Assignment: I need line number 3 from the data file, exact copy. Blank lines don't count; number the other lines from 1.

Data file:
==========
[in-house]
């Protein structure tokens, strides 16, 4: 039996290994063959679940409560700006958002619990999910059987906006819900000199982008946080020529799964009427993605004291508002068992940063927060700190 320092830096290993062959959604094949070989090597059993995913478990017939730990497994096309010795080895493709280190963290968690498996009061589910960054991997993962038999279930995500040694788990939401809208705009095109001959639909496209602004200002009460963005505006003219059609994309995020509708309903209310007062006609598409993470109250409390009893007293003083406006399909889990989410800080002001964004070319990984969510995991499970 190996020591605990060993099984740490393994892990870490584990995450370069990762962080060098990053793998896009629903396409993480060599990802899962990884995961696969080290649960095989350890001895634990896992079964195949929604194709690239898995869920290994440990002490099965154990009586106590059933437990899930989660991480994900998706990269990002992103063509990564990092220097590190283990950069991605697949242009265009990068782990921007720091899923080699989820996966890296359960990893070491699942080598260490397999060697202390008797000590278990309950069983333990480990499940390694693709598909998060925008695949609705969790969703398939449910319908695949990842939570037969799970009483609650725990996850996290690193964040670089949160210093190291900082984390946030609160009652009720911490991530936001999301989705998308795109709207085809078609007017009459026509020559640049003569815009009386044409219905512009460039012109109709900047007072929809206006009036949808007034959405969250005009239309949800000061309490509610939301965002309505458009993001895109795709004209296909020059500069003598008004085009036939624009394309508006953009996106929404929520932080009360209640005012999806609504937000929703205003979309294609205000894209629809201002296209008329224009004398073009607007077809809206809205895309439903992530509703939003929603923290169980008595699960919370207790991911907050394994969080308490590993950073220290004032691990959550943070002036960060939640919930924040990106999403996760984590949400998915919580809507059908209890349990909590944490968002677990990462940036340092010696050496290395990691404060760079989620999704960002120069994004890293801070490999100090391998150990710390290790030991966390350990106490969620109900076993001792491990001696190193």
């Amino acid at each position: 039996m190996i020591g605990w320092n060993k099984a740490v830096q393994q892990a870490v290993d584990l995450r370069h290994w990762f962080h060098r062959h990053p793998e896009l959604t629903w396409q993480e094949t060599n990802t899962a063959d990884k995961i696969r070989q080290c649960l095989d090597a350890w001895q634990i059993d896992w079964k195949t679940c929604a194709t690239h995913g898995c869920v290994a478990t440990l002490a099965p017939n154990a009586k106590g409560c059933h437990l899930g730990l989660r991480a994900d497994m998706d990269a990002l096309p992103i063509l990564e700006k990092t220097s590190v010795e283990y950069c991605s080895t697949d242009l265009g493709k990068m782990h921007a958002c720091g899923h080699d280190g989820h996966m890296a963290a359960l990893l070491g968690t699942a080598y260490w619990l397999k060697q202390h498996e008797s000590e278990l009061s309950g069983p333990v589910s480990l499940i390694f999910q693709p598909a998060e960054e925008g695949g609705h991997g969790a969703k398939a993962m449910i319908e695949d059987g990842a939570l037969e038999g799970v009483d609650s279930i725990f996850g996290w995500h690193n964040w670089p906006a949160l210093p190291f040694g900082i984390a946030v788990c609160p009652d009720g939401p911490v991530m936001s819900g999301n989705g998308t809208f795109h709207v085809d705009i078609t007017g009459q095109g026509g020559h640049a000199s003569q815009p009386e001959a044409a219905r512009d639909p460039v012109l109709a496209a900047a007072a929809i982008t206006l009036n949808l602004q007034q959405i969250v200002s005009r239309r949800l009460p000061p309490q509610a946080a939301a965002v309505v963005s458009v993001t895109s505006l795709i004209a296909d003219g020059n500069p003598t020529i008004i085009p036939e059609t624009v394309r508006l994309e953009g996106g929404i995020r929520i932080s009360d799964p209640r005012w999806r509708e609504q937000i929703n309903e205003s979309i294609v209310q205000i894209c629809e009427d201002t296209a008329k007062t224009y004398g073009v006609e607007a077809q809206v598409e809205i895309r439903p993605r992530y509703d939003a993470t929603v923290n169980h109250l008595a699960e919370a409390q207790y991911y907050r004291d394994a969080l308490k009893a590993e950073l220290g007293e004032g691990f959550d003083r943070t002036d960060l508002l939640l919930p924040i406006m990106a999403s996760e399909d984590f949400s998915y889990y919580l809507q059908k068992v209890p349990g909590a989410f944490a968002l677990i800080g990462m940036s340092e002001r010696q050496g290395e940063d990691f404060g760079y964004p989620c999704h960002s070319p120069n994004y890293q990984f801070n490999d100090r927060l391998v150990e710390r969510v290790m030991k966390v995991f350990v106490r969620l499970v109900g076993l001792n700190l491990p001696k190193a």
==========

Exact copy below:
């Amino acid at each position: 039996m190996i020591g605990w320092n060993k099984a740490v830096q393994q892990a870490v290993d584990l995450r370069h290994w990762f962080h060098r062959h990053p793998e896009l959604t629903w396409q993480e094949t060599n990802t899962a063959d990884k995961i696969r070989q080290c649960l095989d090597a350890w001895q634990i059993d896992w079964k195949t679940c929604a194709t690239h995913g898995c869920v290994a478990t440990l002490a099965p017939n154990a009586k106590g409560c059933h437990l899930g730990l989660r991480a994900d497994m998706d990269a990002l096309p992103i063509l990564e700006k990092t220097s590190v010795e283990y950069c991605s080895t697949d242009l265009g493709k990068m782990h921007a958002c720091g899923h080699d280190g989820h996966m890296a963290a359960l990893l070491g968690t699942a080598y260490w619990l397999k060697q202390h498996e008797s000590e278990l009061s309950g069983p333990v589910s480990l499940i390694f999910q693709p598909a998060e960054e925008g695949g609705h991997g969790a969703k398939a993962m449910i319908e695949d059987g990842a939570l037969e038999g799970v009483d609650s279930i725990f996850g996290w995500h690193n964040w670089p906006a949160l210093p190291f040694g900082i984390a946030v788990c609160p009652d009720g939401p911490v991530m936001s819900g999301n989705g998308t809208f795109h709207v085809d705009i078609t007017g009459q095109g026509g020559h640049a000199s003569q815009p009386e001959a044409a219905r512009d639909p460039v012109l109709a496209a900047a007072a929809i982008t206006l009036n949808l602004q007034q959405i969250v200002s005009r239309r949800l009460p000061p309490q509610a946080a939301a965002v309505v963005s458009v993001t895109s505006l795709i004209a296909d003219g020059n500069p003598t020529i008004i085009p036939e059609t624009v394309r508006l994309e953009g996106g929404i995020r929520i932080s009360d799964p209640r005012w999806r509708e609504q937000i929703n309903e205003s979309i294609v209310q205000i894209c629809e009427d201002t296209a008329k007062t224009y004398g073009v006609e607007a077809q809206v598409e809205i895309r439903p993605r992530y509703d939003a993470t929603v923290n169980h109250l008595a699960e919370a409390q207790y991911y907050r004291d394994a969080l308490k009893a590993e950073l220290g007293e004032g691990f959550d003083r943070t002036d960060l508002l939640l919930p924040i406006m990106a999403s996760e399909d984590f949400s998915y889990y919580l809507q059908k068992v209890p349990g909590a989410f944490a968002l677990i800080g990462m940036s340092e002001r010696q050496g290395e940063d990691f404060g760079y964004p989620c999704h960002s070319p120069n994004y890293q990984f801070n490999d100090r927060l391998v150990e710390r969510v290790m030991k966390v995991f350990v106490r969620l499970v109900g076993l001792n700190l491990p001696k190193a």